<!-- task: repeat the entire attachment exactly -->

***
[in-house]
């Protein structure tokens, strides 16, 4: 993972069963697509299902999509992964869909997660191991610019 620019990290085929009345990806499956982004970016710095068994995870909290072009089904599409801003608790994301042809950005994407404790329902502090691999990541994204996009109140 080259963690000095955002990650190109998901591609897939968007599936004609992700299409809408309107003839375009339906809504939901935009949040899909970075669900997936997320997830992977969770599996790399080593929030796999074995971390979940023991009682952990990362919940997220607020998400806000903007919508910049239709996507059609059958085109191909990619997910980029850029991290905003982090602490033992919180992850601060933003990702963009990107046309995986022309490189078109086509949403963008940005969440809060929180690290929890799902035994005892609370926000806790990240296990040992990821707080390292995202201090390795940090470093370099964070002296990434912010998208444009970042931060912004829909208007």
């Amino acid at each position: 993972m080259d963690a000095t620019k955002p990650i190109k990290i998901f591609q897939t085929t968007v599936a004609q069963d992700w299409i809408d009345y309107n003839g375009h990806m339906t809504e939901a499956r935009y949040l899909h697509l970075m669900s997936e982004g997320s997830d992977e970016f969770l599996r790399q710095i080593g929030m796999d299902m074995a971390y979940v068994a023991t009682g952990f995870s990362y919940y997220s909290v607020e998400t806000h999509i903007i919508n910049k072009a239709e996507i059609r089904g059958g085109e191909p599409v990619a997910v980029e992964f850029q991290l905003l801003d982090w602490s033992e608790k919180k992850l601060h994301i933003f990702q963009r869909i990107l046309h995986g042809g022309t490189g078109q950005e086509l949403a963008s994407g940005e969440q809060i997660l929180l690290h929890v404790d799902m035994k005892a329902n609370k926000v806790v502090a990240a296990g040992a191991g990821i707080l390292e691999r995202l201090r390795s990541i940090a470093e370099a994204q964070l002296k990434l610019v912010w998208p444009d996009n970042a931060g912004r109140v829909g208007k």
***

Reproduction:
[in-house]
């Protein structure tokens, strides 16, 4: 993972069963697509299902999509992964869909997660191991610019 620019990290085929009345990806499956982004970016710095068994995870909290072009089904599409801003608790994301042809950005994407404790329902502090691999990541994204996009109140 080259963690000095955002990650190109998901591609897939968007599936004609992700299409809408309107003839375009339906809504939901935009949040899909970075669900997936997320997830992977969770599996790399080593929030796999074995971390979940023991009682952990990362919940997220607020998400806000903007919508910049239709996507059609059958085109191909990619997910980029850029991290905003982090602490033992919180992850601060933003990702963009990107046309995986022309490189078109086509949403963008940005969440809060929180690290929890799902035994005892609370926000806790990240296990040992990821707080390292995202201090390795940090470093370099964070002296990434912010998208444009970042931060912004829909208007």
């Amino acid at each position: 993972m080259d963690a000095t620019k955002p990650i190109k990290i998901f591609q897939t085929t968007v599936a004609q069963d992700w299409i809408d009345y309107n003839g375009h990806m339906t809504e939901a499956r935009y949040l899909h697509l970075m669900s997936e982004g997320s997830d992977e970016f969770l599996r790399q710095i080593g929030m796999d299902m074995a971390y979940v068994a023991t009682g952990f995870s990362y919940y997220s909290v607020e998400t806000h999509i903007i919508n910049k072009a239709e996507i059609r089904g059958g085109e191909p599409v990619a997910v980029e992964f850029q991290l905003l801003d982090w602490s033992e608790k919180k992850l601060h994301i933003f990702q963009r869909i990107l046309h995986g042809g022309t490189g078109q950005e086509l949403a963008s994407g940005e969440q809060i997660l929180l690290h929890v404790d799902m035994k005892a329902n609370k926000v806790v502090a990240a296990g040992a191991g990821i707080l390292e691999r995202l201090r390795s990541i940090a470093e370099a994204q964070l002296k990434l610019v912010w998208p444009d996009n970042a931060g912004r109140v829909g208007k």